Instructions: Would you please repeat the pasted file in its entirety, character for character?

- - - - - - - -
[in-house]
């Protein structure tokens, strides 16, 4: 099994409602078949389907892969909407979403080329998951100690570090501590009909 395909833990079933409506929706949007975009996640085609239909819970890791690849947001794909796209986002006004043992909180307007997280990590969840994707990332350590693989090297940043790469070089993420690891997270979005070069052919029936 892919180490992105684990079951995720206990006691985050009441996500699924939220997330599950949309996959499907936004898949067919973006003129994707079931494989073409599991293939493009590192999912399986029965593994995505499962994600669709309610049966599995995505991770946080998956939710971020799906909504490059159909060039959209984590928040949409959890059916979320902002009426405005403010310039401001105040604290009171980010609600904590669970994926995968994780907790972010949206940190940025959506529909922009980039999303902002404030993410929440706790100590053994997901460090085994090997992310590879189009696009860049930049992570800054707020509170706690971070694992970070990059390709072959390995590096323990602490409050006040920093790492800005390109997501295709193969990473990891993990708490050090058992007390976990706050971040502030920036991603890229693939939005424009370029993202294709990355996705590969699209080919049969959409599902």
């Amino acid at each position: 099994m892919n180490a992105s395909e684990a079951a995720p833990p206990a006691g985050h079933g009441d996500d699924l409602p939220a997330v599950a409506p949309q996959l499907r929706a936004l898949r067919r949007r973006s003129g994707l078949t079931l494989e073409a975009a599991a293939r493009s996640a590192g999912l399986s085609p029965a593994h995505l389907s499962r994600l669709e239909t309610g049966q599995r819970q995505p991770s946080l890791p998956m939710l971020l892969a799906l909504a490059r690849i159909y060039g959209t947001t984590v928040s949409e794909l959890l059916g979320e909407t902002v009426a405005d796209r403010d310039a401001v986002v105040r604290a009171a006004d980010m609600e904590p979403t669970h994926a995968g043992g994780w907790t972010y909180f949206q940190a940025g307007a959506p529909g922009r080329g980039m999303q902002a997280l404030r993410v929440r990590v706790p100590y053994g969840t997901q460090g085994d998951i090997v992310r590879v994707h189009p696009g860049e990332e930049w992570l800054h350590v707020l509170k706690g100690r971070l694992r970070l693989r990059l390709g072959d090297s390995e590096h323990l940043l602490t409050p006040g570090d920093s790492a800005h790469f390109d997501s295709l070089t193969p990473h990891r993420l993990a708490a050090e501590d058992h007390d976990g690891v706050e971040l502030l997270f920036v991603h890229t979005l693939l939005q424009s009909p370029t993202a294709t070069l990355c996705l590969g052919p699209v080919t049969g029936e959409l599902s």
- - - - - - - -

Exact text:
[in-house]
């Protein structure tokens, strides 16, 4: 099994409602078949389907892969909407979403080329998951100690570090501590009909 395909833990079933409506929706949007975009996640085609239909819970890791690849947001794909796209986002006004043992909180307007997280990590969840994707990332350590693989090297940043790469070089993420690891997270979005070069052919029936 892919180490992105684990079951995720206990006691985050009441996500699924939220997330599950949309996959499907936004898949067919973006003129994707079931494989073409599991293939493009590192999912399986029965593994995505499962994600669709309610049966599995995505991770946080998956939710971020799906909504490059159909060039959209984590928040949409959890059916979320902002009426405005403010310039401001105040604290009171980010609600904590669970994926995968994780907790972010949206940190940025959506529909922009980039999303902002404030993410929440706790100590053994997901460090085994090997992310590879189009696009860049930049992570800054707020509170706690971070694992970070990059390709072959390995590096323990602490409050006040920093790492800005390109997501295709193969990473990891993990708490050090058992007390976990706050971040502030920036991603890229693939939005424009370029993202294709990355996705590969699209080919049969959409599902």
């Amino acid at each position: 099994m892919n180490a992105s395909e684990a079951a995720p833990p206990a006691g985050h079933g009441d996500d699924l409602p939220a997330v599950a409506p949309q996959l499907r929706a936004l898949r067919r949007r973006s003129g994707l078949t079931l494989e073409a975009a599991a293939r493009s996640a590192g999912l399986s085609p029965a593994h995505l389907s499962r994600l669709e239909t309610g049966q599995r819970q995505p991770s946080l890791p998956m939710l971020l892969a799906l909504a490059r690849i159909y060039g959209t947001t984590v928040s949409e794909l959890l059916g979320e909407t902002v009426a405005d796209r403010d310039a401001v986002v105040r604290a009171a006004d980010m609600e904590p979403t669970h994926a995968g043992g994780w907790t972010y909180f949206q940190a940025g307007a959506p529909g922009r080329g980039m999303q902002a997280l404030r993410v929440r990590v706790p100590y053994g969840t997901q460090g085994d998951i090997v992310r590879v994707h189009p696009g860049e990332e930049w992570l800054h350590v707020l509170k706690g100690r971070l694992r970070l693989r990059l390709g072959d090297s390995e590096h323990l940043l602490t409050p006040g570090d920093s790492a800005h790469f390109d997501s295709l070089t193969p990473h990891r993420l993990a708490a050090e501590d058992h007390d976990g690891v706050e971040l502030l997270f920036v991603h890229t979005l693939l939005q424009s009909p370029t993202a294709t070069l990355c996705l590969g052919p699209v080919t049969g029936e959409l599902s």